* Consumer price inflation at 2 pct in January vs year-ago
* Inflation falls to lowest since November 2010
* Unemployment at 11.7 pct in December, remains at record
By Robin Emmott
BRUSSELS, Feb 1 Euro zone inflation fell to a
two-year low in January as companies cut prices at a time of
record joblessness, potentially giving the European Central Bank
more scope to lower interest rates later this year.
Inflation in the 17 countries using the euro fell to 2
percent in January compared to a year ago, the EU's statistics
office Eurostat said on Friday, its lowest level since November
2010 and well down from a 3 percent peak in September 2011.
That puts the annual rate of increase in the cost of living
just shy of the ECB's target of close to, but below 2 percent.
With Eurostat figures also showing euro zone unemployment at
a record 11.7 percent of the working population in December, the
ECB appears to have room to lower rates again to stimulate an
economy that has slipped into its second recession since 2009.
"Inflation is non-existent," said Thomas Costerg, an
economist at Standard Chartered in London. "Now with German
inflation decelerating, that will fuel debate about how the ECB
will ease policy," he said, forecasting a cut in the ECB's main
refinancing rate in the second quarter.
For the past year, inflation has been driven by oil prices
and tax increases, but stripping out those factors, annual
consumer price rises are around 1 percent, reflecting the
weakness of the economy.
The ECB's governing council kept rates at 0.75 percent at
its January meeting and will discuss rate policy again on Feb.
7. The decision to keep policy on hold was unanimous last month,
but economists are still divided over the ECB's future moves.
Thirty-eight out of 73 analysts polled in January by Reuters
said the ECB will remain on hold in the first quarter. None
expected a rate cut next week.
A stronger euro, which rose to a 14-month peak on Friday,
could also dampen the export-led economic recovery and
potentially support the case for a rate cut.
"You have to wonder whether this will lead to a reaction
from the ECB next week," said Nick Kounis, a senior economist at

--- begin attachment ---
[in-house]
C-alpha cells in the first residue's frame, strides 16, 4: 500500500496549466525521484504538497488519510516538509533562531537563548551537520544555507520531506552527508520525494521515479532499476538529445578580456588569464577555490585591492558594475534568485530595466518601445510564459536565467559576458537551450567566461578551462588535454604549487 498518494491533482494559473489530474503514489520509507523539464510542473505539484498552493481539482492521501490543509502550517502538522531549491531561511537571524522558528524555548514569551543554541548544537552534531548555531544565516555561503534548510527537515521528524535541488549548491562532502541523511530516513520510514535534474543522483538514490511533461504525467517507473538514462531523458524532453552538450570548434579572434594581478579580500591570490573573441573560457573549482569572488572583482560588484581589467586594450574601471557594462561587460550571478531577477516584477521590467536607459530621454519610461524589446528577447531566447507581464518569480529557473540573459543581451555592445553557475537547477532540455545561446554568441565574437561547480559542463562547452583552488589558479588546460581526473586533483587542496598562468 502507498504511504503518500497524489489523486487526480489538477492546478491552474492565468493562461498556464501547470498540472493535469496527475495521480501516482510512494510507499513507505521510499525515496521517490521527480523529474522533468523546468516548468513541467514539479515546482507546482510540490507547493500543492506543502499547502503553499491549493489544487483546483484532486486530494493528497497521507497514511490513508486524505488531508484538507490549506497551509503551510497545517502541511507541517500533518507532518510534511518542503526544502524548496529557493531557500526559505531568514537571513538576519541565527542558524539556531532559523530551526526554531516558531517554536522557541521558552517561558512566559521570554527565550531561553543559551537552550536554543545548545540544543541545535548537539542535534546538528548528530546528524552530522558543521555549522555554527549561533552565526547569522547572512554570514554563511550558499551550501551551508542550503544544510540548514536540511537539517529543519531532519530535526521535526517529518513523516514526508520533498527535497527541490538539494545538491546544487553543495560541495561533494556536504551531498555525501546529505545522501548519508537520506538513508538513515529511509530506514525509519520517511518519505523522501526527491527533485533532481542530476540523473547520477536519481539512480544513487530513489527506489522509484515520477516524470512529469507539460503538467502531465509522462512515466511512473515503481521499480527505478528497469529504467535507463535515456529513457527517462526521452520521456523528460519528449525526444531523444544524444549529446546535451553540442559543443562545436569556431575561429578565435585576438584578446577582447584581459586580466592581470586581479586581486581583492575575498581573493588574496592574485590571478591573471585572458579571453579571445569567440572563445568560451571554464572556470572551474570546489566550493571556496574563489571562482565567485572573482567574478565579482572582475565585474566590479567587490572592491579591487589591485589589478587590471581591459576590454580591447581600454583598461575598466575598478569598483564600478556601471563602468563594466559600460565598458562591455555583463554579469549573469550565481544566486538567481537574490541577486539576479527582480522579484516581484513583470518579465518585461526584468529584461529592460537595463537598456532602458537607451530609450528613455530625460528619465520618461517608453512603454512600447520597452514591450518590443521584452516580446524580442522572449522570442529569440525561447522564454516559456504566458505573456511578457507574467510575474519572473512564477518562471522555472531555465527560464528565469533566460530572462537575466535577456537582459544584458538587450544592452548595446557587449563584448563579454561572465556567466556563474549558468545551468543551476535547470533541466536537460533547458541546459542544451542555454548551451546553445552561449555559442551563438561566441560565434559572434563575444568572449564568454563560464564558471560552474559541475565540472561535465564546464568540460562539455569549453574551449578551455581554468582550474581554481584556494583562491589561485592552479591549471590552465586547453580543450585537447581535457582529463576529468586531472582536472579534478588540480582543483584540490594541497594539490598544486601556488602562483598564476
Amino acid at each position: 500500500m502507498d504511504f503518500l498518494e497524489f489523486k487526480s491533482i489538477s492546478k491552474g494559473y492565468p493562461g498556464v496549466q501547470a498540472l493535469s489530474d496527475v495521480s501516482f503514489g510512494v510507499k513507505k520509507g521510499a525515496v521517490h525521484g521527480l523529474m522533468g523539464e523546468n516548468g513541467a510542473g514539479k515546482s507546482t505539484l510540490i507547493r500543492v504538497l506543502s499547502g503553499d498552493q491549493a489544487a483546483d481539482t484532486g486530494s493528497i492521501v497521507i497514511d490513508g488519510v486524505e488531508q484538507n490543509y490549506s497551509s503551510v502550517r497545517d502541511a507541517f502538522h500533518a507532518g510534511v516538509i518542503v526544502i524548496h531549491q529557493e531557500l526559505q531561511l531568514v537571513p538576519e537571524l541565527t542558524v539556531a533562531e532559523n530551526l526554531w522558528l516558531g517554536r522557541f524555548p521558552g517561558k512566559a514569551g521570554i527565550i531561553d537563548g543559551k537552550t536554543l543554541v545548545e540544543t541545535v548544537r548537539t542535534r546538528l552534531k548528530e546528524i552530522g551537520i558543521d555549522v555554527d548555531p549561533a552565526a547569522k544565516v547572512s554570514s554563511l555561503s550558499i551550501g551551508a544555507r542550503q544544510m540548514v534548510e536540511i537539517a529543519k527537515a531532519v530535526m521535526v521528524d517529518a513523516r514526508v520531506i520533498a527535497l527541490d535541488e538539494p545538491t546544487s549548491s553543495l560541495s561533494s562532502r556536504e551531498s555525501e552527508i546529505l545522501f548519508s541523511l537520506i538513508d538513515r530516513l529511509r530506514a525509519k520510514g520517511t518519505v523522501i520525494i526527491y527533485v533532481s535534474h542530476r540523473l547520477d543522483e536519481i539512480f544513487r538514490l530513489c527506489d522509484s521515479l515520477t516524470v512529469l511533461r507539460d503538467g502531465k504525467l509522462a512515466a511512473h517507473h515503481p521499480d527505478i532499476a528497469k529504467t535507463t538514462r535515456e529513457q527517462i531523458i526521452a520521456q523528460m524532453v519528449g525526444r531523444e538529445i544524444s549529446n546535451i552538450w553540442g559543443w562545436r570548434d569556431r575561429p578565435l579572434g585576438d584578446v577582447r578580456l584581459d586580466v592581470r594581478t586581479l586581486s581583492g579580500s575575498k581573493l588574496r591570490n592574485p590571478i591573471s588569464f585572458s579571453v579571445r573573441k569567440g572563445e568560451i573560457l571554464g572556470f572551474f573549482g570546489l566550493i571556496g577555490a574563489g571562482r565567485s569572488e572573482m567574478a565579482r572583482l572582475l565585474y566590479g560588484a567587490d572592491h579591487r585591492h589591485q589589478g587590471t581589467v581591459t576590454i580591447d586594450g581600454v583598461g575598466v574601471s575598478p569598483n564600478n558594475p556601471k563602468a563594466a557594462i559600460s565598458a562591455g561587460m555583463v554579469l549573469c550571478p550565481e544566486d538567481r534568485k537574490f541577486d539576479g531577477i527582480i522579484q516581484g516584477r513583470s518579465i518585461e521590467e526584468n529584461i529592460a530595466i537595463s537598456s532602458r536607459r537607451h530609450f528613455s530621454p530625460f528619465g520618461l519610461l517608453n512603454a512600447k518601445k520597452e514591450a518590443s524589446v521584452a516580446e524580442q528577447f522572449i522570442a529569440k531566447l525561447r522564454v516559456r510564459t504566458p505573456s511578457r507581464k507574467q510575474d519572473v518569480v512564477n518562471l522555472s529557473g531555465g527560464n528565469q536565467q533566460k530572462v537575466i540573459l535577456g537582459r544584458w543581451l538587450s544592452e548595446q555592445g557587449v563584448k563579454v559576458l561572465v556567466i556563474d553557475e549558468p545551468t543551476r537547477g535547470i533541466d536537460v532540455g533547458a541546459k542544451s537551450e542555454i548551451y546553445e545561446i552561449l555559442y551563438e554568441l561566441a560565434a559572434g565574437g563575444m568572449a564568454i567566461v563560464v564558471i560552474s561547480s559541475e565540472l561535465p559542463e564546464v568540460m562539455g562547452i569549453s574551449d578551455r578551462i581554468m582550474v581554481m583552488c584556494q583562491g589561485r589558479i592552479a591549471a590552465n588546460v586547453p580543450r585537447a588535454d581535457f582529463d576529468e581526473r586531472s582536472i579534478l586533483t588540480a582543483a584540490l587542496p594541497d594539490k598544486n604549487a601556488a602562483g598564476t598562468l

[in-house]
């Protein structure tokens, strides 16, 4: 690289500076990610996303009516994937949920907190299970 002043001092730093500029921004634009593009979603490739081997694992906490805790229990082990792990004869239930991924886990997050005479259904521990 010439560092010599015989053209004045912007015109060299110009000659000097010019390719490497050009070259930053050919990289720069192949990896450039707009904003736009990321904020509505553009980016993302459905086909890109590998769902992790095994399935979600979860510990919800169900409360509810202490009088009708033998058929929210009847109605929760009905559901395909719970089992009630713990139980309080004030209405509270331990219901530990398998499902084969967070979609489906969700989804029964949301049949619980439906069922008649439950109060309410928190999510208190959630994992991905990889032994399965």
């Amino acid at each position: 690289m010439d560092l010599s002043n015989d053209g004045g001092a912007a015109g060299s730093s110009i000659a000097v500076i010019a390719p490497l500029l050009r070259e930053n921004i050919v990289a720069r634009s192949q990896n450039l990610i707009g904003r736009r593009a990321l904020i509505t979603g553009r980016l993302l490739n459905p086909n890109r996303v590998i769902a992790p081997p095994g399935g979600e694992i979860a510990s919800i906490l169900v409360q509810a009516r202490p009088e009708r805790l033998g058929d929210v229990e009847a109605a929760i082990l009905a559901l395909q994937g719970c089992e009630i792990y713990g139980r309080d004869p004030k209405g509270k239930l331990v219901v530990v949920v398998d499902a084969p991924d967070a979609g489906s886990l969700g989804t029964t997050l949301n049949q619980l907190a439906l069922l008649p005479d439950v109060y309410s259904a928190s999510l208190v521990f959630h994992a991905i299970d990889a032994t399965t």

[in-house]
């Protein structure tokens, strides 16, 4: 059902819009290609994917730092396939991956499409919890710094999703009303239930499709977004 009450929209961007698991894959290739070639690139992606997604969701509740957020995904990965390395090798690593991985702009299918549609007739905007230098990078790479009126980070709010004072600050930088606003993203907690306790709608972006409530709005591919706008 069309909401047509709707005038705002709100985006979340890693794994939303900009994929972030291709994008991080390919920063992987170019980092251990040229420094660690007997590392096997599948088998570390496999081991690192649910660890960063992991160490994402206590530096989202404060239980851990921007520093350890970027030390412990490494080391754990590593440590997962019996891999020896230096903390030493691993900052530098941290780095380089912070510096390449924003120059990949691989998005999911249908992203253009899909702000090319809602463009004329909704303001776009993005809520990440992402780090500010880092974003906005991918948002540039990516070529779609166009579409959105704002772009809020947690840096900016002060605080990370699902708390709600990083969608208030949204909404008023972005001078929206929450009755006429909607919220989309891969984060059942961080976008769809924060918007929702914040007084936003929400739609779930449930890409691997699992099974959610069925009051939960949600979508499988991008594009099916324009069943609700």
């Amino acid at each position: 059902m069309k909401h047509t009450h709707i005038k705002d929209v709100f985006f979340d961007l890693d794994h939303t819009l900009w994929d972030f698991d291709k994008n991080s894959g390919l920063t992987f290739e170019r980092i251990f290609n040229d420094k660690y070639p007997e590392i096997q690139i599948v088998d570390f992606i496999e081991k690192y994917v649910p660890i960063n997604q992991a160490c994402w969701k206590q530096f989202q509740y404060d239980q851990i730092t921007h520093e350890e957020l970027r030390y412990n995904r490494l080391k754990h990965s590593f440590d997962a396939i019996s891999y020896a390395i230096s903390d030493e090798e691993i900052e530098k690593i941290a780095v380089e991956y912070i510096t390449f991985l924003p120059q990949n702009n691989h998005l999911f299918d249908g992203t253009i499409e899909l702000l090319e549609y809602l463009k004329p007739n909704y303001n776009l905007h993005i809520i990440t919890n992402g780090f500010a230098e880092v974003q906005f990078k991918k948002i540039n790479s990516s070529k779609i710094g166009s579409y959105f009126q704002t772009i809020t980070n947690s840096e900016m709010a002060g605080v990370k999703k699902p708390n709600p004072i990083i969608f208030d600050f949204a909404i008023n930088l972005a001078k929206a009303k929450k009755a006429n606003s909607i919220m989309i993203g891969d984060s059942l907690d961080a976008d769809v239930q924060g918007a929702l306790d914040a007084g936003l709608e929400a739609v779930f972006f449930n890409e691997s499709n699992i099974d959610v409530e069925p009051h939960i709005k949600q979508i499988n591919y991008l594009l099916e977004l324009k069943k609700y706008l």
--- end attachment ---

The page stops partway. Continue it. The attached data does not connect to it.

ABN AMRO in Amsterdam.
An third consecutive improvement in euro zone business
morale in January and better factory output suggest the bloc has
passed the worst of its recession, however, meaning further ECB
stimulus in the form of lower borrowing costs may not be needed.
The ECB's task is also complicated by a divide between
wealthier, northern countries which are showing signs of
emerging from the euro zone's three-year-old debt crisis, and
countries such as Spain and Italy that are in deep recession.
Stark differences between euro zone countries' ability to
borrow also raises questions about the value of a rate cut. ECB
President Mario Draghi said late last year that monetary policy
is already "very accommodative."GROWING JOB QUEUES
The divergence in fortunes of euro zone economies is evident
not just in their ability to fund themselves, but in the rates
of joblessness seen across the bloc of 330 million people.
Highlighting the human cost of a debt crisis that began in
2009 in Greece and spread to the euro zone's biggest economies,
some 18.7 million people were out of work in December, an
unemployment rate of 11.7 percent. That figure has risen from
below 8 percent in early 2008, just before the full effects of
the global financial crisis were fully felt, and is well above
11.3 percent forecast by the European Commission for end-2012.
Unemployment held steady at just 5.3 percent in Germany, the
euro zone's biggest economy, however but rose again in Portugal
and Cyprus, to 16.5 percent and 14.7 percent respectively.
Greece holds the record in both the euro zone and the wider
European Union for worklessness, with a rate of 26.8 percent in
October, the latest figure available. The unemployment rate in
Spain fell slightly to 26.1 percent in December.
Even as the economy appears to have hit bottom, the number
of those out of work is expected to rise in coming months,
employment expectations in the latest Commission survey suggest.
"We would still expect the jobless rate to breach 12 percent
later this year," said Martin van Vliet, an economist at ING.